I think what I need to work on right now is looking into the scale of a few crucial moments. I need to start zooming in and work out exactly how each piece of installations enhances the space, and not the other way around. I am planning to work on perspective drawings for now. I also should work on the positioning of the walls; how can they better act as sound buffers/ insulations. These walls are also acting as linkages between the “pavilions”. I definitely have to look further into the kind of tensile or ‘hung’ structure I mentioned, and of course the type of materials. The decision on the structure and materials will definitely help clarify the characters, also experiences, of the space.
Overall the comments were helpful. However, when Michael mentioned the part about ‘selective seeing’ as a form of blindness, that certainly shifted my attention. I agree that it might have made a stronger thesis, but then my project would totally be about the one sense; the sense of seeing. And is this idea really “stronger than merely bringing other senses to light”?.
Wednesday, March 28, 2007
Kyung Sic -
Have you looked at Tando Ando's temple in the water? It is very graceful in terms of the descension.
Is this merely an extension of the MET?
Is the obelisk moved? So it's a little bit moved. 5 meters
What is the connection between museum, obelisk and the park? What is the importance of this? Why does the obelisk NEED to be IN the museum?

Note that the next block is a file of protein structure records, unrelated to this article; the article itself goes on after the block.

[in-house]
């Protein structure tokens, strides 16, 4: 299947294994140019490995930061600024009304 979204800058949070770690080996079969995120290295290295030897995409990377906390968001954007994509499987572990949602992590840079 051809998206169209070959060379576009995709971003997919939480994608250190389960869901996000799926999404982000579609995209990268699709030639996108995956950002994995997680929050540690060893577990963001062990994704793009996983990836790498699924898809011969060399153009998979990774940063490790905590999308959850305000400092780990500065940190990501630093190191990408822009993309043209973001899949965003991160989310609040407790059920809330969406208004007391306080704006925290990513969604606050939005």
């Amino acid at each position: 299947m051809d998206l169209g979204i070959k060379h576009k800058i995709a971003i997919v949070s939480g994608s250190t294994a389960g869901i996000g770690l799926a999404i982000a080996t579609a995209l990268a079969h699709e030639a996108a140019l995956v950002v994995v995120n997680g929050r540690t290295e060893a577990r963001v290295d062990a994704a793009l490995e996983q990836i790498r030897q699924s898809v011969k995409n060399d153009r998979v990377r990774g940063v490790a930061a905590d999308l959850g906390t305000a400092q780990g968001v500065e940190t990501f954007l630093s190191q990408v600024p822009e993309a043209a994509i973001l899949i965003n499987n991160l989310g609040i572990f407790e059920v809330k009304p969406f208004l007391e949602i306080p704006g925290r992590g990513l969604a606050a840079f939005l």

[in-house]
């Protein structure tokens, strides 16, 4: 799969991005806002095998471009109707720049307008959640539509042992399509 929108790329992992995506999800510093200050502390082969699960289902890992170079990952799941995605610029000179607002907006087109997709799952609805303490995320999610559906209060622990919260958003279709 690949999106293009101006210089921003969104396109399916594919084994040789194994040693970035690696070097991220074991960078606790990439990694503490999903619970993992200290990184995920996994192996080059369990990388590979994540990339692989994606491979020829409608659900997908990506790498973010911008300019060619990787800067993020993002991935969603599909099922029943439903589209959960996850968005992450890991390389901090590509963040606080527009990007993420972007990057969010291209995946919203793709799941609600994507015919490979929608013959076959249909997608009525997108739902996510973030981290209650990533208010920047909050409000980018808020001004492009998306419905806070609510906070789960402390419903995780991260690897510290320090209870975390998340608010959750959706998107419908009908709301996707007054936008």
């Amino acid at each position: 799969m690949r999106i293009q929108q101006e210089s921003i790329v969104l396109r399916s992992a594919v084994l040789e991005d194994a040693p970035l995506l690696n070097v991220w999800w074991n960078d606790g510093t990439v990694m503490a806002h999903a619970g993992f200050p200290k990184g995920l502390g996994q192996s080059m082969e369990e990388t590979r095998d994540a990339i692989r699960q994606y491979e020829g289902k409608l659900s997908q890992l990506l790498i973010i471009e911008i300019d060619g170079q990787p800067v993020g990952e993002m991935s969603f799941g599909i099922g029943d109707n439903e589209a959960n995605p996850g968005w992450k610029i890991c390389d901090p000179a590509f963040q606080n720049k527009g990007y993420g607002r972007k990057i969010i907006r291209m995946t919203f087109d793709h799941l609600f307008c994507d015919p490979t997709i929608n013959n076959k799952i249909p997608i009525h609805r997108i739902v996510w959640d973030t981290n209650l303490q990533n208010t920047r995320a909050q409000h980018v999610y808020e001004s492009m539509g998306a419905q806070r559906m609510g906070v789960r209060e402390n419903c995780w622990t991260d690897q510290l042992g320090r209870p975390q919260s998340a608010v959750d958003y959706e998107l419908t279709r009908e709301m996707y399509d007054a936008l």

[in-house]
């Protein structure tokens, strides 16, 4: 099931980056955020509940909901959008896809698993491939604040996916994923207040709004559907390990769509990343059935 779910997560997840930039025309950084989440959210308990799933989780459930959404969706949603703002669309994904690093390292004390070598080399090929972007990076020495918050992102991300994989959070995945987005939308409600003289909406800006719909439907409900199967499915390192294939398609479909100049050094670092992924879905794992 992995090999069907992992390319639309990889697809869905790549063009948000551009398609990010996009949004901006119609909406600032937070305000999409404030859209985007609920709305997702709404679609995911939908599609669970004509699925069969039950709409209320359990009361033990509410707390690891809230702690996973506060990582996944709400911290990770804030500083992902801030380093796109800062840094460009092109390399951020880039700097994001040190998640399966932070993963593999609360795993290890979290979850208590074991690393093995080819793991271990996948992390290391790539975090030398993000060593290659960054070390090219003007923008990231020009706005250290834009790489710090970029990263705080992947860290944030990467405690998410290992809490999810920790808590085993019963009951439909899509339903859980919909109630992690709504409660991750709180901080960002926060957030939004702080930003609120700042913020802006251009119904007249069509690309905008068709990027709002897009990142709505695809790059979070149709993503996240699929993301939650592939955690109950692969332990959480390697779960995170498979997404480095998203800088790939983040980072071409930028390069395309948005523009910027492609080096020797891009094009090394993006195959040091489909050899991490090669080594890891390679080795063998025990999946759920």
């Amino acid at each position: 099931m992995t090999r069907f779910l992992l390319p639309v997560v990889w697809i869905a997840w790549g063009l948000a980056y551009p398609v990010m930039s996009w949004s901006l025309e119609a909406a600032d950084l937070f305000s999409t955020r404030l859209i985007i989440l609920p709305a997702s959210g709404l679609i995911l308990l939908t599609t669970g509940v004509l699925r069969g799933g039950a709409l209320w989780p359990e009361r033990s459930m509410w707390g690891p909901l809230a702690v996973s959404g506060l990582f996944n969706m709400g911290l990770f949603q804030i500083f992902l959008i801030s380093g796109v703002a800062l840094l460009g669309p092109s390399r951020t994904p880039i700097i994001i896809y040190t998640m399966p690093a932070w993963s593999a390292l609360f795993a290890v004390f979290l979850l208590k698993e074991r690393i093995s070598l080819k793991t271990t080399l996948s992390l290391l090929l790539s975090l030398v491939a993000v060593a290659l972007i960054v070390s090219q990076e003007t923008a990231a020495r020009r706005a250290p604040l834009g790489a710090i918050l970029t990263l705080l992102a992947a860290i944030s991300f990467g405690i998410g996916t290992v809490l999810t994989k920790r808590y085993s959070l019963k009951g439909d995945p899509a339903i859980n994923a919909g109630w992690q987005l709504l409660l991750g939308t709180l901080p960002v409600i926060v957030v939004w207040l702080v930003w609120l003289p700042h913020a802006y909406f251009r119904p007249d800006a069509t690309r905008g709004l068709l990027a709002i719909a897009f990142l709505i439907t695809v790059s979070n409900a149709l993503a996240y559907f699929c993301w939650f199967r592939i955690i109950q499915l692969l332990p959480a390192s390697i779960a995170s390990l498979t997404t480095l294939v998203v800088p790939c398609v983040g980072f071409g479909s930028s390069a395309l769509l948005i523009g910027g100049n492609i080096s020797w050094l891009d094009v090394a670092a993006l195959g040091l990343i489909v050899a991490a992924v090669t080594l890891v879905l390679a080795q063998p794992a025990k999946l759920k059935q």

You are using a VERY moral language, this should be here, and there. You are creating a movement from the museum to the obelisk, its a utilitarian answer. You are saying there is a connection, but why should it have anything to do with the museum?
The existing glass box is solid = very unfriendly.
Lex was happy that the obelisk is where it is and is seperate from the museum and no access to it.
The obelisk might be a red-herring.
You are installing a kind of machinery of vision, sensation into the park. The obelisk is a cultural artifact, you mention the sun god relationship. It's a history of colonialism, empires conquer and bring back artifacts, they are given to us.
The museum is an Interiority of identity, build boundary around yourself. The Egyptian wing, is an illusion of transparency, see outside/inside yet the reality of construction is opposite. It is quite solid. Are you trying to make it more fluid? park > museum, museum > park? Just cause you can? Should you or not? Why?
It is a critique of inside/outside. Why does it follow the axis of the existing building. Maby bring in something that doesn't follow the grid.
Fundamental answers that motivate your decisions, those are cultural decisions.
You want to bring in other vitality into the museum, cyclists', runners, park tourists, through the museum.
Through this you are creating and talking much about the different speends of experiencing. This has alot to do with the horizontal but you should be thinking of this in the section and elevations, you talk about levels.